Flange Bore : This area of the flange is the internal diameter of the flange and is the flow path for fluid through the flange (Position A Figure11). The corrosion mechanisms for the flange bore are largely the same as those for the pipe that the flange is connected to and wall thicknessat the bore is equal to or greater than that of the pipe when the taper of the flange fitting is takeninto consideration. Two additional damage mechanisms for the bore are galvanic corrosionwhich can occur if there is a mismatch in the material or the pipe and the flange or preferentialweld corrosion and erosion or turbulent flow regimes.

    General corrosion detected on the flange bore should be viewed in the same light as internalcorrosion of the surrounding pipe with the key variable being minimum thickness.

    Flange Corner edge : The corner edge of a flange is the transition from the bore of the pipe to the sealing surface of the flange itself (Position B Figure 11). Typically, in a raised face

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    flange, the gasket which acts as a seal covers the area of the raised face from the corner edge tothe end of the machined surface of the raised face. As such the corner edge is the start of thesealing face but edge corrosion is not an immediate threat to the integrity of the flange seal. Lossof the edge can create a crevice that allows for enhanced corrosion but as long as this is held atthe edge position it does not pose a leak or integrity threat to the system beyond that experienced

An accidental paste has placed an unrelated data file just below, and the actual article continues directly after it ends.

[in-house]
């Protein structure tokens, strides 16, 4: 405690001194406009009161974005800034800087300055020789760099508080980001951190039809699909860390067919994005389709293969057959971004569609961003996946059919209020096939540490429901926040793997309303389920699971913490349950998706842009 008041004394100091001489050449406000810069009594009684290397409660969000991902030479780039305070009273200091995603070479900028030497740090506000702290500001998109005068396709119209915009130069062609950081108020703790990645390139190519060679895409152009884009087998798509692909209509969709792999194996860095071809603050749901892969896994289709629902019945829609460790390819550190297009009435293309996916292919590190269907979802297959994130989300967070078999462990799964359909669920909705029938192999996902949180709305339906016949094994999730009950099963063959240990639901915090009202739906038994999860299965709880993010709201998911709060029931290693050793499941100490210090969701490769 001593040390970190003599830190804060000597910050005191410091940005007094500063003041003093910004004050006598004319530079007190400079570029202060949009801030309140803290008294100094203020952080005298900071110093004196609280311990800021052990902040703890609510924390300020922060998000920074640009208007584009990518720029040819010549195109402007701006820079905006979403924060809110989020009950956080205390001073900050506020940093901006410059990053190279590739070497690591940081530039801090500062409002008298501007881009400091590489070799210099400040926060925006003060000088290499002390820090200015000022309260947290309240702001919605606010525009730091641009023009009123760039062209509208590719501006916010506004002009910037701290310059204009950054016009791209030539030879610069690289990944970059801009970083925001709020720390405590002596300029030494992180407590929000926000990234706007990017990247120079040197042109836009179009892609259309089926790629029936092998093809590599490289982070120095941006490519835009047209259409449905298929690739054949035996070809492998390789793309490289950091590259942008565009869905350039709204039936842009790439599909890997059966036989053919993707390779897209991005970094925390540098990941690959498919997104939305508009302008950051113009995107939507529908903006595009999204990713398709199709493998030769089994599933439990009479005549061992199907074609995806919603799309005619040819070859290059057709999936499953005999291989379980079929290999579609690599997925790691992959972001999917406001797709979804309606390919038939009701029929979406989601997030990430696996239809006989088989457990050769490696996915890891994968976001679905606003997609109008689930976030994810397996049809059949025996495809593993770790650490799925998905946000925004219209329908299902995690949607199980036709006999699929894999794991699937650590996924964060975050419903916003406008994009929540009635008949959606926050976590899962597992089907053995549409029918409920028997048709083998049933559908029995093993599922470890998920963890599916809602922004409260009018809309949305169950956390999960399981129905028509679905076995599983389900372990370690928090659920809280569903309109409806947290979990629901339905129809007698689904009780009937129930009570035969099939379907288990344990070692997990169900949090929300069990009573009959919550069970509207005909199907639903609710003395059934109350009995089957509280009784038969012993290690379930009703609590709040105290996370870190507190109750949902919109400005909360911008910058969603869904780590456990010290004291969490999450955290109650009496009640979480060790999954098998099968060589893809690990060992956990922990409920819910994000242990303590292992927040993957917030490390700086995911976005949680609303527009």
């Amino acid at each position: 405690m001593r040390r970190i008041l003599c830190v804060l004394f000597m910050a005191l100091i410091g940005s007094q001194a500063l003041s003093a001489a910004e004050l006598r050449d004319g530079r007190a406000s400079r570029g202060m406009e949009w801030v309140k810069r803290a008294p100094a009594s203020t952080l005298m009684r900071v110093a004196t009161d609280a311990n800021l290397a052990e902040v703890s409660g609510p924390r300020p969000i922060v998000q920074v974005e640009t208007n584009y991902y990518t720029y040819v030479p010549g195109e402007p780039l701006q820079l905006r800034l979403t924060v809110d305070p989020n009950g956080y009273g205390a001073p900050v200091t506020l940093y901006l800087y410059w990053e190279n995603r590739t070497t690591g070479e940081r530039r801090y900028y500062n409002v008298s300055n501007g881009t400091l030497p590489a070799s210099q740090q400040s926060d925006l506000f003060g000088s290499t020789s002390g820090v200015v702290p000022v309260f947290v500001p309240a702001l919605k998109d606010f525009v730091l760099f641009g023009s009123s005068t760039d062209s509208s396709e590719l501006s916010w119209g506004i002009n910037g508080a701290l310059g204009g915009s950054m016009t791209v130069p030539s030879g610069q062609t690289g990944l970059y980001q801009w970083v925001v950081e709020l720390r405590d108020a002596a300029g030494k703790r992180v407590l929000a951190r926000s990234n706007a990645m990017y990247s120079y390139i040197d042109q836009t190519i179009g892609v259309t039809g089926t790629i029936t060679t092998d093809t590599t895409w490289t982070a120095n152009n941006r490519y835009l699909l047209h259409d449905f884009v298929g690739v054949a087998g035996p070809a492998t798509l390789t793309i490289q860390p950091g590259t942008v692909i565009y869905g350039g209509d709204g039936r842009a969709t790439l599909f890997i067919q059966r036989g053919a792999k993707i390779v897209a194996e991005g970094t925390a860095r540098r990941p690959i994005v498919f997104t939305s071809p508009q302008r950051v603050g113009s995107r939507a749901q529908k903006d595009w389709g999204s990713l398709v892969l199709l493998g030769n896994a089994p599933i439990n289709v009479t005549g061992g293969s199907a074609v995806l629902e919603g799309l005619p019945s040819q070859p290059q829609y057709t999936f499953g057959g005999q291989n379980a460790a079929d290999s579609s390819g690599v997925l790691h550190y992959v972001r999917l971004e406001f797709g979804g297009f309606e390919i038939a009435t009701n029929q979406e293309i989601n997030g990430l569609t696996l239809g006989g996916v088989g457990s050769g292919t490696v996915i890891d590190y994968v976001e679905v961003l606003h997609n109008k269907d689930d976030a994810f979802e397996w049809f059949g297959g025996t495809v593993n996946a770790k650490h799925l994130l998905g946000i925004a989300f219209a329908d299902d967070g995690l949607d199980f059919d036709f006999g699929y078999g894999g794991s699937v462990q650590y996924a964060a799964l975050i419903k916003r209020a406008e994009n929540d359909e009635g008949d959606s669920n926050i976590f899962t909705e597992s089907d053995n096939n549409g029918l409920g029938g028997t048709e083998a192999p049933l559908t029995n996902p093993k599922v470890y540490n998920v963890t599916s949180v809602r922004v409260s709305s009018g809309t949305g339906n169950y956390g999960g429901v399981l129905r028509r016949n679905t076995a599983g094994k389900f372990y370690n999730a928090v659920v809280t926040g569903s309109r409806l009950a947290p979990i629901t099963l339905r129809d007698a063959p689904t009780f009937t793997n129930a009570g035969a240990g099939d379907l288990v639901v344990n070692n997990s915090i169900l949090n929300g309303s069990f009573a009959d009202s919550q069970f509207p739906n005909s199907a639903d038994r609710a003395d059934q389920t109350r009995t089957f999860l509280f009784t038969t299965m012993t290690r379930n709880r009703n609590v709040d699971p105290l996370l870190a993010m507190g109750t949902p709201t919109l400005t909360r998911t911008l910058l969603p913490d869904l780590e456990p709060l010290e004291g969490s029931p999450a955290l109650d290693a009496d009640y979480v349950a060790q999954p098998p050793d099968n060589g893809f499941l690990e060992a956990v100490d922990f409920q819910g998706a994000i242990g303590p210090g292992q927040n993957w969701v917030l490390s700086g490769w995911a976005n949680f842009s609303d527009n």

by the pipe itself.

    Raised Sealing Face : The sealing face of the flange is the machined face that extendsfrom the corner edge of the flange to the outer radius of the machined face. This area is covered

    by the area of the sealing gasket (Element B to G Figure 11). Corrosion damage of the sealingface is the critical factor in the integrity of the flange.

    3.2 INSPECTION DESIGN